Also, what I see them do a lot is they'll stop vehicles, and during that stop, there can be what's called either detention or an arrest.  During detention, the police can do certain things, ask questions, check certain things. 

Once they make an arrest, though, which is where the criminal process begins, they're going to need some probable cause that illegal activity is afoot.  If they arrest somebody unlawfully — search them, seize evidence — and then later, the defense attorney can argue that that search was illegal, that seizure was unlawful. Then none of the evidence can be used against the client.

So, there's a battle all the time between a detention and an arrest because if it's an arrest, certain things are required.  The police, if they take custody of the person and start asking questions, then the Miranda rights can apply. 

That's one of the big battles when somebody is being stopped — whether detention or an arrest — and a criminal defense attorney has checked that out. After an arrest, they will be transported to a community police station and held until the time of arraignment and formal charges are filed by the prosecutor. 


The next phase of a criminal case is the prosecutors filing the claim, and you go to the court where the Judge will set bail.  There's going to the arraignment, where you enter either a not-guilty, guilty plea or a no-contest plea. Sometimes the arraignment is continued so the defense attorney can get more information and decide how to handle the case moving forward.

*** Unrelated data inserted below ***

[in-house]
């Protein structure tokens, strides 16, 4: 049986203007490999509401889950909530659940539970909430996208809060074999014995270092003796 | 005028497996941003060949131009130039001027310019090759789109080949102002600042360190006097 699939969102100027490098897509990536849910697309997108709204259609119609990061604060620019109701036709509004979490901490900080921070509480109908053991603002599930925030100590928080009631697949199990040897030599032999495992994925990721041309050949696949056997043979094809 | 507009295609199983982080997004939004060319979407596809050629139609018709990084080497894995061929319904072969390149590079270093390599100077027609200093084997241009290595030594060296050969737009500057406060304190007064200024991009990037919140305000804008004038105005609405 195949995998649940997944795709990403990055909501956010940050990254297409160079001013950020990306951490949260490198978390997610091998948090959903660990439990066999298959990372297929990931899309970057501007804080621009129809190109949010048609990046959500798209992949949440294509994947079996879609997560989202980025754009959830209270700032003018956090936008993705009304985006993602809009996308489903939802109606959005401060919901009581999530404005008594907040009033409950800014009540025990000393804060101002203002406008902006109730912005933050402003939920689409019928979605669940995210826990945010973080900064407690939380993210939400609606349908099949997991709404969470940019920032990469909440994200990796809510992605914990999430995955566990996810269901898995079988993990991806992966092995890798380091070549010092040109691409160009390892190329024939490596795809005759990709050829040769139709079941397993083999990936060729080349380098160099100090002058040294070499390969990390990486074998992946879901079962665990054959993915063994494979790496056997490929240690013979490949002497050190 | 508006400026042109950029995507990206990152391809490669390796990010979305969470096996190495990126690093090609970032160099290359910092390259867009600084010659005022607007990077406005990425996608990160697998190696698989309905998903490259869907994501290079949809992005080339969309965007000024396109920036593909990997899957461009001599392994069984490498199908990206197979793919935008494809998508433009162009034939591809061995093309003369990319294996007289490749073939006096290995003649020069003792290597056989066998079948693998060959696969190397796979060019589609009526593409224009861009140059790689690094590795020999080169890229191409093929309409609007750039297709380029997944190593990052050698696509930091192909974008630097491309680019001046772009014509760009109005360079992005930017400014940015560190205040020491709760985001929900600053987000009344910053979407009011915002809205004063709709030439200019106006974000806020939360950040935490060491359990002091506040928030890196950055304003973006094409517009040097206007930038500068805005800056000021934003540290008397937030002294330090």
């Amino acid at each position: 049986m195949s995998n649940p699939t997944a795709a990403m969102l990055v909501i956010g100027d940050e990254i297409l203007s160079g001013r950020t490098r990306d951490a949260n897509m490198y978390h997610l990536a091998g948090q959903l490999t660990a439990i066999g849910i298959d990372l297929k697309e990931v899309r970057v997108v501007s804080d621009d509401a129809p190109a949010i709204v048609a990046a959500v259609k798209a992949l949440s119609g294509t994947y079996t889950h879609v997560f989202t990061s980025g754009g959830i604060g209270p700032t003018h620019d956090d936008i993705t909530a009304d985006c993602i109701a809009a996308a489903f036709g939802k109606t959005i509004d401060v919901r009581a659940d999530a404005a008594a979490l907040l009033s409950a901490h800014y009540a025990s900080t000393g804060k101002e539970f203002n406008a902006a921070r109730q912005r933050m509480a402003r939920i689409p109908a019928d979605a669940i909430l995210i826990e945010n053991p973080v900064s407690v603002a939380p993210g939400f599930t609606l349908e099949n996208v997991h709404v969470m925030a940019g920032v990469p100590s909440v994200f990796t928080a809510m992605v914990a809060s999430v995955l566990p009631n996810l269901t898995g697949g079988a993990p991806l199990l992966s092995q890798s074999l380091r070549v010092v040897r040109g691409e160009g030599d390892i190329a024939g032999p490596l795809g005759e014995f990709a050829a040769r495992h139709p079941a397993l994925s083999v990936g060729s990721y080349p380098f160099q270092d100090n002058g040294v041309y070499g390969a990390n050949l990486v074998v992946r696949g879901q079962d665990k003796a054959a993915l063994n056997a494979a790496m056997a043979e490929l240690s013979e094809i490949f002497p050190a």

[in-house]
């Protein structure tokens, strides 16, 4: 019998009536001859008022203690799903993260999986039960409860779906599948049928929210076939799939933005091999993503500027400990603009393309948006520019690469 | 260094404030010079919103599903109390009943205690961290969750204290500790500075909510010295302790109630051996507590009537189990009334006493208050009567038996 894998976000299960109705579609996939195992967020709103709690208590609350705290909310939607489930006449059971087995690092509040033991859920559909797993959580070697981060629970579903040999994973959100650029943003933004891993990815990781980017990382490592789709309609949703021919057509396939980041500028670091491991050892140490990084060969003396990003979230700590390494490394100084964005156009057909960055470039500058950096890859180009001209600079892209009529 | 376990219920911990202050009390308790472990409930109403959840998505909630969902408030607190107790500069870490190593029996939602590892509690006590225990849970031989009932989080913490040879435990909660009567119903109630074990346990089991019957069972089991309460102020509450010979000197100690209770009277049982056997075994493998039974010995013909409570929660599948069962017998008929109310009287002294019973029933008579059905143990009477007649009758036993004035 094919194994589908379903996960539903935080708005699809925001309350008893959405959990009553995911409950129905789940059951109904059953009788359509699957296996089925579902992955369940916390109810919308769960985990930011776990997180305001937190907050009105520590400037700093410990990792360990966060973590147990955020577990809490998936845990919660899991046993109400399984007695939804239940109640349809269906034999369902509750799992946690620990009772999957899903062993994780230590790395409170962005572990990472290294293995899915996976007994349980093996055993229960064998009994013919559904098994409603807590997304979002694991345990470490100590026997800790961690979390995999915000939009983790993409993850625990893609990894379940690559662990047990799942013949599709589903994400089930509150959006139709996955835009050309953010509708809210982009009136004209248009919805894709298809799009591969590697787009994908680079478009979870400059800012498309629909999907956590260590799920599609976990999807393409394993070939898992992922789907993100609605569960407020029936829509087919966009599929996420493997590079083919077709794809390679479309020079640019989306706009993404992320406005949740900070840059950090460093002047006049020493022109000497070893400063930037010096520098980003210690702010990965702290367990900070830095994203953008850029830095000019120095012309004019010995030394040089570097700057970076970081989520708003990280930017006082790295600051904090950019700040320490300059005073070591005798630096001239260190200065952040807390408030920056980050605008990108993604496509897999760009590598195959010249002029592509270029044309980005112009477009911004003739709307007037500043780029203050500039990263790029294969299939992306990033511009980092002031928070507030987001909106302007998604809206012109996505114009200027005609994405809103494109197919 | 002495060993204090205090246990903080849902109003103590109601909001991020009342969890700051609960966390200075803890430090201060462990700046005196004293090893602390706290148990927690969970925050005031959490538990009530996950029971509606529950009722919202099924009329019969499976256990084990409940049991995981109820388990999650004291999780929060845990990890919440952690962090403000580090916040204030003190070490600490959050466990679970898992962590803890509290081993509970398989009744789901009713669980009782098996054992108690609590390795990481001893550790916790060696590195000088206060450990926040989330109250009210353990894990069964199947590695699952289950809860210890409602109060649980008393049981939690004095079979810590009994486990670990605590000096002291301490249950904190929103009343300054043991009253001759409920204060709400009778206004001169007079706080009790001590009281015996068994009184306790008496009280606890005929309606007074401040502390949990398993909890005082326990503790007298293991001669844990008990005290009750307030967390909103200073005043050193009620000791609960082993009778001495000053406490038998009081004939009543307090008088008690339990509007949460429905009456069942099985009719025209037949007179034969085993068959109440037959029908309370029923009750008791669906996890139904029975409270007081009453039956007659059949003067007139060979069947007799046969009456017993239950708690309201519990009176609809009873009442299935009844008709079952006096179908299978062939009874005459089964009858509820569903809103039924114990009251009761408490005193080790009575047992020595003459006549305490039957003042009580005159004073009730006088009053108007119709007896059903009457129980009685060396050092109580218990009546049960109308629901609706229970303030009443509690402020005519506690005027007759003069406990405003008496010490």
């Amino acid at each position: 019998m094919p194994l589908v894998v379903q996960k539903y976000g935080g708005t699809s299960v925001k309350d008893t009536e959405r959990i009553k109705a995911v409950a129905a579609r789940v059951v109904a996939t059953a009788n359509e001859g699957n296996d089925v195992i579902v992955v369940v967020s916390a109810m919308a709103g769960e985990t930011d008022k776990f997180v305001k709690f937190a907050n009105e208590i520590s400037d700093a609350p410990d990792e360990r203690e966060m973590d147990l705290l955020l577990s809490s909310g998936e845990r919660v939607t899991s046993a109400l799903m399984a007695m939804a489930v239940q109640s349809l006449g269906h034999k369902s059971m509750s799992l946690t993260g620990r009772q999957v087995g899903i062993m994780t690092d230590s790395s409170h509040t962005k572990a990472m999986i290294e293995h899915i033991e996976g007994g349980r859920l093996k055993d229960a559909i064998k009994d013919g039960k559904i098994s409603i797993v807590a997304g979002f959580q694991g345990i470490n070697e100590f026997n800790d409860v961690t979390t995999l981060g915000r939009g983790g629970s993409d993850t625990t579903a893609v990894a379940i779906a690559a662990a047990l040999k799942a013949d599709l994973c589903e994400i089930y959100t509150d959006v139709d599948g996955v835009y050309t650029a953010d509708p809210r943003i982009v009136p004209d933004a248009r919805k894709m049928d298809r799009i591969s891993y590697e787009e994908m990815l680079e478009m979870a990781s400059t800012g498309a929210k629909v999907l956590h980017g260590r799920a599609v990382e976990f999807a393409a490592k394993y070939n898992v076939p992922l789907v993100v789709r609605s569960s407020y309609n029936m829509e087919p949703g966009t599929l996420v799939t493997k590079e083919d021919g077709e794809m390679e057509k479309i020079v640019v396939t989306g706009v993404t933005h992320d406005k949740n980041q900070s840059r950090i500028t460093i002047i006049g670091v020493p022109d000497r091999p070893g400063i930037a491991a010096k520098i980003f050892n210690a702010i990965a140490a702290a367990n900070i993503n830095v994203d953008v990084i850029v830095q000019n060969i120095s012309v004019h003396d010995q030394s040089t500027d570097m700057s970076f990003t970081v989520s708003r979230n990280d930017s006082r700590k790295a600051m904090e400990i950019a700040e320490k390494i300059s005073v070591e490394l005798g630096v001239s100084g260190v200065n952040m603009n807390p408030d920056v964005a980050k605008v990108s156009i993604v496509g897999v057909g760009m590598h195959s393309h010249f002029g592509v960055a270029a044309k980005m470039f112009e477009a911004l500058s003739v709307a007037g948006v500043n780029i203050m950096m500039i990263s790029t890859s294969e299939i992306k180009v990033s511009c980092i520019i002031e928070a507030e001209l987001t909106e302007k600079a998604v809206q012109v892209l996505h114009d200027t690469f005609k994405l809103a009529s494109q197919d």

Once a not-guilty plea is entered, then depending on whether it's a felony or a misdemeanor, the case will be sent to a preliminary hearing court if it's a felony.  If a misdemeanor, it will be sent into a trial court.  The motion phase will take over at that time, and the defense and prosecutor can file motions. 

You're not going to file a motion in every case, and you're not going to file the same motions in every case. It depends on what's involved and whether or not a motion is applicable. That's why you have to sit down with your attorney.  Give him all the information, go over the discovery in the case and decide the next move.

Recent Case Results

  • Probably one of my favorite memories in my 26-year career so far was a case where my client was charged with sexual battery.  He had gotten very intoxicated and did something stupid that he would normally not do. No criminal record, he had kids and he really didn't want to register as a sex offe... Read On

  • Years ago, I had a kidnapping case in one of the courts in Los Angeles county.  To protect the privacy of y client I won't say which of the 38 courts, but the bottom line is that the client was looking at life in prison.  It was a very serious case.  We tried it and I remember in August.  It was ... Read On

  • I tried a big murder case in Norwalk courthouse in the 1990s where my client and two of his friends went into a bar, ended into getting into a fight with some other patrons in the bar, guns were pulled out, fired, one person ended up dying and my client ended up getting charged with murder along ... Read On


This is a question that has to be on most people's minds when they begin the difficult task of figuring out what to do after they have been arrested. Some may say that you should not be thinking about winning your case but surviving it! However, if you define “win” in a realistic way as it relates to what you did or did not do to get arrested, then I think you have a chance to get a win.

The vast majority of California criminal cases filed in Los Angeles are resolved by way of a negotiated resolution between the criminal defense attorney and the prosecutor. That is not to say that cases are not being fought and won in front of a jury.